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Propelling the Future of Space Travel

By Lauren MacLeod

Photo courtesy of the Planetary Society
An artist's rendering of the deployed sails of the LightSail craft.

A historic test flight has put Cal Poly at the center of a potential revolution in space propulsion technology. Engineering students at Cal Poly have been testing the viability of transforming a CubeSat, a tiny satellite developed on campus, into a spacecraft that uses solar energy as a source of continuous propulsion. In May, United Launch Alliance’s Atlas V rocket carried the craft, known as LightSail-1, as well as several other CubeSat vehicles, into orbit.

John Bellardo, an associate professor of computer science, and Justin Foley, a CubeSat systems engineer at Cal Poly, have been heavily involved in the university’s contributions to both LightSail and the launch.

“The deployers carrying all the CubeSats were built and integrated by Cal Poly,” Bellardo said. “In addition to the deployer, the Cal Poly team designed and built the main avionics board — the onboard computer — for LightSail.” Bellardo also developed the software responsible for listening to LightSail’s communications during the mission.

The technology centers around a thin solar sail array that fits into a breadbox-sized CubeSat, yet expands to the size of one side of a tennis court. The energy from proton radiation can be transferred to the mirror-like sails. The sails use the energy from the protons to propel the craft forward, much like a gust of wind propels a sailboat. This technology allows the craft to behave differently and more sustainably than those relying on chemical rockets, which can only give short, violent bursts of thrust.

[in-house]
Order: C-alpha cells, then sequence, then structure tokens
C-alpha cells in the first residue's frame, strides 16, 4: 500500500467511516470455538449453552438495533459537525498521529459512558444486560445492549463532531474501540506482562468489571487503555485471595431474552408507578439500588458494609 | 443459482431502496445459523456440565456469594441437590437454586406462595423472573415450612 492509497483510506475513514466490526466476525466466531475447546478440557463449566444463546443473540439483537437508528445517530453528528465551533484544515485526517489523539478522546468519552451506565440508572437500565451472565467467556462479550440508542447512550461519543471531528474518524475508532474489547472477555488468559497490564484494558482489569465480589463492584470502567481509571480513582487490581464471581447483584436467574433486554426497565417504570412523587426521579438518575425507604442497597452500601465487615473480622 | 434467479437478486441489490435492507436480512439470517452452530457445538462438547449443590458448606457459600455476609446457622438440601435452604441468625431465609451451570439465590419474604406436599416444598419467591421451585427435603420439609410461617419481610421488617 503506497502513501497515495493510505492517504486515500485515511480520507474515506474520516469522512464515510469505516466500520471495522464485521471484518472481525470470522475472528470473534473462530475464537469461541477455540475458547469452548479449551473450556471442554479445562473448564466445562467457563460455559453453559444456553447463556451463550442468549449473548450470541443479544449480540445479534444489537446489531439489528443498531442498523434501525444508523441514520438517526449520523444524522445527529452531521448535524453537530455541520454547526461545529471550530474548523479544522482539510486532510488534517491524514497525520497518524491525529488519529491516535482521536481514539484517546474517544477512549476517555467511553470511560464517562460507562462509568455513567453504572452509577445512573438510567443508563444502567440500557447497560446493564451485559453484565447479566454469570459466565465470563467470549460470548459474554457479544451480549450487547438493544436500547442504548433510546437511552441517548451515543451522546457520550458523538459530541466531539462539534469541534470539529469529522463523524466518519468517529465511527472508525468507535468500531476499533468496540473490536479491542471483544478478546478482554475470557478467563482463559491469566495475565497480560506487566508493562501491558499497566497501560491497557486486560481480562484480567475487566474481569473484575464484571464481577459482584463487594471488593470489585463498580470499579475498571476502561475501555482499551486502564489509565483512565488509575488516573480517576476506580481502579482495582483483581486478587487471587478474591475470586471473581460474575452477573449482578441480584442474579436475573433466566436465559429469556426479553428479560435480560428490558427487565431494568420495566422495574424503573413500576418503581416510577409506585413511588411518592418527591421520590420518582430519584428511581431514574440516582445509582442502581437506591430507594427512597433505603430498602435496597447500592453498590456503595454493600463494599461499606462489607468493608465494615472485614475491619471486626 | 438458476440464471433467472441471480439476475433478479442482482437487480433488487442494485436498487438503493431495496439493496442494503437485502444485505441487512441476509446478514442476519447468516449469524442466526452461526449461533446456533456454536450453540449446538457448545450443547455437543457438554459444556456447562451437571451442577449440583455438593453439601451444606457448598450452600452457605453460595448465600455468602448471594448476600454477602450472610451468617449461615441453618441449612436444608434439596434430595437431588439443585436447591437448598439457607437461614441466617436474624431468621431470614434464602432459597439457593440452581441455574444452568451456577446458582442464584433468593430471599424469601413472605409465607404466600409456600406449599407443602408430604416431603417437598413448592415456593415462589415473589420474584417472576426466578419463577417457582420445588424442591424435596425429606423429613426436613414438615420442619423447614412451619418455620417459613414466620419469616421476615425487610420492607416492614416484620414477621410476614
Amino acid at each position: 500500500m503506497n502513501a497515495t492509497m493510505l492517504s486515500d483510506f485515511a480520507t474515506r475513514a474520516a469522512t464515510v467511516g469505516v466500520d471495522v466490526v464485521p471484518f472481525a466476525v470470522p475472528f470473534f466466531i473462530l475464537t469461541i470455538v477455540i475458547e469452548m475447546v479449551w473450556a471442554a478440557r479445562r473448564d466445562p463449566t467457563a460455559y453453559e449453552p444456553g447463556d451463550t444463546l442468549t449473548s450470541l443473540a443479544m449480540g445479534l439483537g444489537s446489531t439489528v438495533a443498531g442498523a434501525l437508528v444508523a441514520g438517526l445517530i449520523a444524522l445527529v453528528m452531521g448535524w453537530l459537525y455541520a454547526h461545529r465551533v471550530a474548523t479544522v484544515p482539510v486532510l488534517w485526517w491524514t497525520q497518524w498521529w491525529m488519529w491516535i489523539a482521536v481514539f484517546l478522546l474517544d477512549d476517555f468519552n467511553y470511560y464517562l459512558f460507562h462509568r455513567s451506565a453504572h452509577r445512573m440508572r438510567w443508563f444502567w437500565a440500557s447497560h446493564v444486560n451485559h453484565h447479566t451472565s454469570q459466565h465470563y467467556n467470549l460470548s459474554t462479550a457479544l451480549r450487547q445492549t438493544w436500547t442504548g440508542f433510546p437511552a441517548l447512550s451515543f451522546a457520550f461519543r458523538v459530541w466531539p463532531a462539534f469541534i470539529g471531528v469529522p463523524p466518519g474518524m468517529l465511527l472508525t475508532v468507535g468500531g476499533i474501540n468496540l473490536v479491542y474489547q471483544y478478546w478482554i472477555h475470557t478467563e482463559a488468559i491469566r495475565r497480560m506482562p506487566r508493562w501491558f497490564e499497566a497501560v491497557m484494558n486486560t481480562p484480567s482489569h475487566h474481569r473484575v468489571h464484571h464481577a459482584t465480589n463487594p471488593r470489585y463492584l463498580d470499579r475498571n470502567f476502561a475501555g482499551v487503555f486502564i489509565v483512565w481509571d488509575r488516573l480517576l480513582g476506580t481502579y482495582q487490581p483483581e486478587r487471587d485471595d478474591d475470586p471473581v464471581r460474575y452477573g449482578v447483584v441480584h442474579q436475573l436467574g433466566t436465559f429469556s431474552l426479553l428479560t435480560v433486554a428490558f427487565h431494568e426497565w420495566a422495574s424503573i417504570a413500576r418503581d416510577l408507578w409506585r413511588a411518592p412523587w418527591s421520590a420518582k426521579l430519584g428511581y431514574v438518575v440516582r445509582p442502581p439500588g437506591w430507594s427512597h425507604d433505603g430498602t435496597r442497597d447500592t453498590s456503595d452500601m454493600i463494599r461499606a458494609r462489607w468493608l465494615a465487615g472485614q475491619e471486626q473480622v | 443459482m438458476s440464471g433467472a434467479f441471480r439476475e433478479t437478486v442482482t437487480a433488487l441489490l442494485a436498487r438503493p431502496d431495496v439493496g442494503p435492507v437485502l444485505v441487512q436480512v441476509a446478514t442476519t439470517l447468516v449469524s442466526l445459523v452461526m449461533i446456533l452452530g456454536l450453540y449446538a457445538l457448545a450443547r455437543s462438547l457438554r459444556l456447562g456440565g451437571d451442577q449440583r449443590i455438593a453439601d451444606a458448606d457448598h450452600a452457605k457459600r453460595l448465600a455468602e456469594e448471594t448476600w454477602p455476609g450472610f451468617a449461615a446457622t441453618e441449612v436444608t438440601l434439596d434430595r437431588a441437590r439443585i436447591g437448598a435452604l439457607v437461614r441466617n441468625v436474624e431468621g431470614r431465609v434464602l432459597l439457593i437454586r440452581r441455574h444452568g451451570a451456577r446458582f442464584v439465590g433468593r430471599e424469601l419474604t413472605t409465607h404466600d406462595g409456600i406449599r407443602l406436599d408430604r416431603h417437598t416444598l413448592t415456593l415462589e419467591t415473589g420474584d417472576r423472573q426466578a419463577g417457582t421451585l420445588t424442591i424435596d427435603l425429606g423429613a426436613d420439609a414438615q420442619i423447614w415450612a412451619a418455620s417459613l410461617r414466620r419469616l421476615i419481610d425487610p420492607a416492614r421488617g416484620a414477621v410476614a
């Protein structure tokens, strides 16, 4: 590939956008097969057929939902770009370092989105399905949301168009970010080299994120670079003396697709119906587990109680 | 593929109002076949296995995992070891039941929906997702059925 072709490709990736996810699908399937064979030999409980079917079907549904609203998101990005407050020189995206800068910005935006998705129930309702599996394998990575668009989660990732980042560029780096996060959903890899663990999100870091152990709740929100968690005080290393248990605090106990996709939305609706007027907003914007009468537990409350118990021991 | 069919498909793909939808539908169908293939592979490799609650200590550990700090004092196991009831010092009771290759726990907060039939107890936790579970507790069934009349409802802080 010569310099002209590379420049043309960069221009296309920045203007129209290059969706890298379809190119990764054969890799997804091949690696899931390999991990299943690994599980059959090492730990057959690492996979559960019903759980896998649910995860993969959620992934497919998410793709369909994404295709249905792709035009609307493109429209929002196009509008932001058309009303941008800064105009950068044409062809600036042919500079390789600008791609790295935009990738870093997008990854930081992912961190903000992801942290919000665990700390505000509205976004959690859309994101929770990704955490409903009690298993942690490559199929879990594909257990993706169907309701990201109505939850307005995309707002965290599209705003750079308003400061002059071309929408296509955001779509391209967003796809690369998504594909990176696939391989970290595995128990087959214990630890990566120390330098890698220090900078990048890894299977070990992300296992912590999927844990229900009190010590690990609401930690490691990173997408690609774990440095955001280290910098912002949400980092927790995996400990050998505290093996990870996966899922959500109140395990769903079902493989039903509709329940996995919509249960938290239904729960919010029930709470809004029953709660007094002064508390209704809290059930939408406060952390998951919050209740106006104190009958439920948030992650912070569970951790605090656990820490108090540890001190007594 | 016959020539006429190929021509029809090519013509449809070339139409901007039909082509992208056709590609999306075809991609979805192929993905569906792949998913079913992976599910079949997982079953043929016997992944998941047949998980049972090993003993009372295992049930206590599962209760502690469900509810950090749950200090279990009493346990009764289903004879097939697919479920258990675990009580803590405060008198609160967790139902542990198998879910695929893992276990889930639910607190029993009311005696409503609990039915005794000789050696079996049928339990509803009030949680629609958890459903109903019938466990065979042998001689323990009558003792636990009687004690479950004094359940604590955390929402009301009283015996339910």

The Planetary Society, a private nonprofit space advocacy group headed by world-famous science advocate Bill Nye, is overseeing the project. Cal Poly, along with Georgia Tech, served as a university-run ground station that monitored the craft’s progress. Communication with the craft was briefly obstructed during the mission, but LightSail ultimately sent a brief “chirp” back to the ground team at Cal Poly.

At the American Institute of Aeronautics and Astronautics/Utah State University Conference on Small Satellites this summer, LightSail was named Mission of the Year by the AIAA Small Satellite Technical Committee. Due to the success of this first test, the LightSail project is scheduled to take its next step with a flight beyond our atmosphere next year.

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